Angolan Painted Reed Frog

Angolan Painted Reed Frog

Our ride was cut short by another hippo wiggling his ears at us up ahead.  Reluctantly, but wisely, we turned around and returned to our Land Rover and continued on to more adventures.

Hunting the Leopard

Our second day on the Okavango Delta brought another exciting off-road adventure with the announcement that a leopard had been spotted.  Once again, our driver took off like a shot, and we hung on for dear life as we bounced through the thick brush.  After circling around for quite some time, (and how in the world do these drivers know where they are in this enormous landscape?!), we spotted the gorgeous cat stretched out on a high tree limb.  We were the first vehicle to reach the spot.  Our driver turned off the motor and we sat a long time, speaking in hushed tones as we admired the creature who gazed calmly at us through its golden eyes.  Finally, it rose, yawned and stretched, and walked down the slanted tree trunk.  We followed it slowly as it disappeared into the grass. 

With the sightings of the rhinos on the first day here and the leopard on the second, we had finally completed our “collection” of The Big Five:  lions, leopards, rhinos, elephants, and Cape buffalo.  Our group stopped for a ceremonial photo of the moment.

The three adventures above were some of the highlights of our stay on the Okavango Delta, but there were many other memorable moments.  Here are just a few of them.

Other Animals:

I'll start with some of the lesser beasts of the delta.  This fine fellow was waiting for us in the lounge.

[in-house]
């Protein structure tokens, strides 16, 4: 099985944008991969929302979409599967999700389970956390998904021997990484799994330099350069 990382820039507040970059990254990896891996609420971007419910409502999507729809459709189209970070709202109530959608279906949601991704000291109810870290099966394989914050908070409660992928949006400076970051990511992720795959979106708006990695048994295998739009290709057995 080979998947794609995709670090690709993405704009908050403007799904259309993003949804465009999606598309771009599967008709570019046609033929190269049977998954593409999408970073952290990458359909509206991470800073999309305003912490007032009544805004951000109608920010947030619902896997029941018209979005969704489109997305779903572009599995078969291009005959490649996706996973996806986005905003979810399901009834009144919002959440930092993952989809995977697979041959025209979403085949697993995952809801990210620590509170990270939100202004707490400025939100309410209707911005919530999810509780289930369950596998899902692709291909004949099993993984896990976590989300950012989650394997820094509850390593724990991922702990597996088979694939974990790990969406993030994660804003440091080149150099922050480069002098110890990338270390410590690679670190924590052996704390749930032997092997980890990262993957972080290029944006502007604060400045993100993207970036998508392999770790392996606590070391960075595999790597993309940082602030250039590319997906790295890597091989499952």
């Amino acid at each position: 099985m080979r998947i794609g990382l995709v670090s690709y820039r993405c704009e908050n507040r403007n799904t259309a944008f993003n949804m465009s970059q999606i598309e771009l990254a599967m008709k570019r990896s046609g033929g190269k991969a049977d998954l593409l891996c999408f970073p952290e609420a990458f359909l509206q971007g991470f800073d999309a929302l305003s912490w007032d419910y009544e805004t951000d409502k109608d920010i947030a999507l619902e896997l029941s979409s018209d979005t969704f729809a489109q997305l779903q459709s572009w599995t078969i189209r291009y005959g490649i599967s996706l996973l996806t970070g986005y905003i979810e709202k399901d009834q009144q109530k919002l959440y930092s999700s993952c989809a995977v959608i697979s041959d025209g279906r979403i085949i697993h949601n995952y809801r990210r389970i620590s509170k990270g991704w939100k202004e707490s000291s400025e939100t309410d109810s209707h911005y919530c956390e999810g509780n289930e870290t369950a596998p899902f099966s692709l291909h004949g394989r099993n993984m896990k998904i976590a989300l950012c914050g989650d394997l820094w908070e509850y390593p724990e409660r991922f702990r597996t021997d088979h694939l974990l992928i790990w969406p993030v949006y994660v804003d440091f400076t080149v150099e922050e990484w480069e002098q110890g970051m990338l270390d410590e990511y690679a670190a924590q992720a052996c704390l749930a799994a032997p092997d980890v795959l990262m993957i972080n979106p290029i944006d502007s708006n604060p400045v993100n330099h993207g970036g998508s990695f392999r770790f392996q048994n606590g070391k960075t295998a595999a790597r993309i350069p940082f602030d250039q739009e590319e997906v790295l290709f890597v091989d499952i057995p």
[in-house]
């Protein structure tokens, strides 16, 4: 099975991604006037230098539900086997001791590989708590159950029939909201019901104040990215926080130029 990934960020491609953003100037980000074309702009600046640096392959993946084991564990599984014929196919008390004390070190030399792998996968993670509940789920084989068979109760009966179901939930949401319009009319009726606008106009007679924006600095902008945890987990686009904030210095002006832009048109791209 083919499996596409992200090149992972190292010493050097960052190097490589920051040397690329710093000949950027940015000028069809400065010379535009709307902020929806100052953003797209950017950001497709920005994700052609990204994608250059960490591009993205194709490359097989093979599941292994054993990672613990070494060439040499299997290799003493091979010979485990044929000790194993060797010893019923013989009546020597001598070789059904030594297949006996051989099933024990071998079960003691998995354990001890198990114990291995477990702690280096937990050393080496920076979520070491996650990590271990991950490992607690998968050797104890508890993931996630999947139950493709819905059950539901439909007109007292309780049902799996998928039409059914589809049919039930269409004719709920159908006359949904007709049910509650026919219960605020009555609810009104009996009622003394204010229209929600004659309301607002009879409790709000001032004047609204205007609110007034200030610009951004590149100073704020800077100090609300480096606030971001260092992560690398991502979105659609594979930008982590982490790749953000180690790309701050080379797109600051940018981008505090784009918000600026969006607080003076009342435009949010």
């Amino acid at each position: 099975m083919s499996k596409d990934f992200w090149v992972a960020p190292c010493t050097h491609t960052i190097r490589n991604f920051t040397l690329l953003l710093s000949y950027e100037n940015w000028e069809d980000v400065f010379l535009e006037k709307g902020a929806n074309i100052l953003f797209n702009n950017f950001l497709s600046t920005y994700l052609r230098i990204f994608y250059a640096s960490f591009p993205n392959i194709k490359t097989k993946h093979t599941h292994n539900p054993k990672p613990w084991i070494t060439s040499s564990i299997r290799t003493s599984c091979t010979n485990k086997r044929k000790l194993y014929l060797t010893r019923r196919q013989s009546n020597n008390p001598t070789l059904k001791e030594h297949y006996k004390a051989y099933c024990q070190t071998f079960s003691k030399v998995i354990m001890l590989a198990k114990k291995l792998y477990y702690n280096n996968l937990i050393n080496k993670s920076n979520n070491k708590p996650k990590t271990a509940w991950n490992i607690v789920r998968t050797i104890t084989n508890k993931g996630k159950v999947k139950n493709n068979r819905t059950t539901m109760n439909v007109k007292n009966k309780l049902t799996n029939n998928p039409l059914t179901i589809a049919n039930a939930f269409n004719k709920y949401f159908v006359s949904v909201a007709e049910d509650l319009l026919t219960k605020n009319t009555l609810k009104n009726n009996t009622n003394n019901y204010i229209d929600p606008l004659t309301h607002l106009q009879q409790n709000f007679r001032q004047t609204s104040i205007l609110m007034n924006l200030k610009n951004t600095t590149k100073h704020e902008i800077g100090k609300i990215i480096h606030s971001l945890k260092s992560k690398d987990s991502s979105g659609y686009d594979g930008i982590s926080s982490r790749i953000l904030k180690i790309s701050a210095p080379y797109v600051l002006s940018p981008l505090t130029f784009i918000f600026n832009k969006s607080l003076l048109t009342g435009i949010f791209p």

And so was this huge locust.

We spotted a lot of impalas in the forest

Cape Buffalo

Impalas enjoying the afternoon

A rare sighting of a steenbok, one of the smallest of the antelopes

Isn't that the sweetest face?

There were a good number of giraffes grazing through the trees.
We learned that the plants have a natural defense against overgrazing.  As the giraffes eat,
the leaves put out more tannin, making them bitter, so the giraffes move on

Larger herd of impalas


Black-backed jackal

They look so cute and puppy-like...

...and then they show their teeth!


We saw only a few Wildebeests on this trip

But lots of zebras here in the Okavango Delta


Topis are nicknamed "Blue Jean Antelope"

Warthog - Just look at that face!

The red lechwe loved to use the termite mounds as lookout posts

More kudus

A quick - and rare! - sighting of two honey badgers.  They are nocturnal, so this was very lucky!

Another lone wildebeest

Rest Stops and Sundowners:

Our first sunset over the Okavango Delta

One of the hazards of off-roading.  We had something caught under the Land Rover

Is it fixed?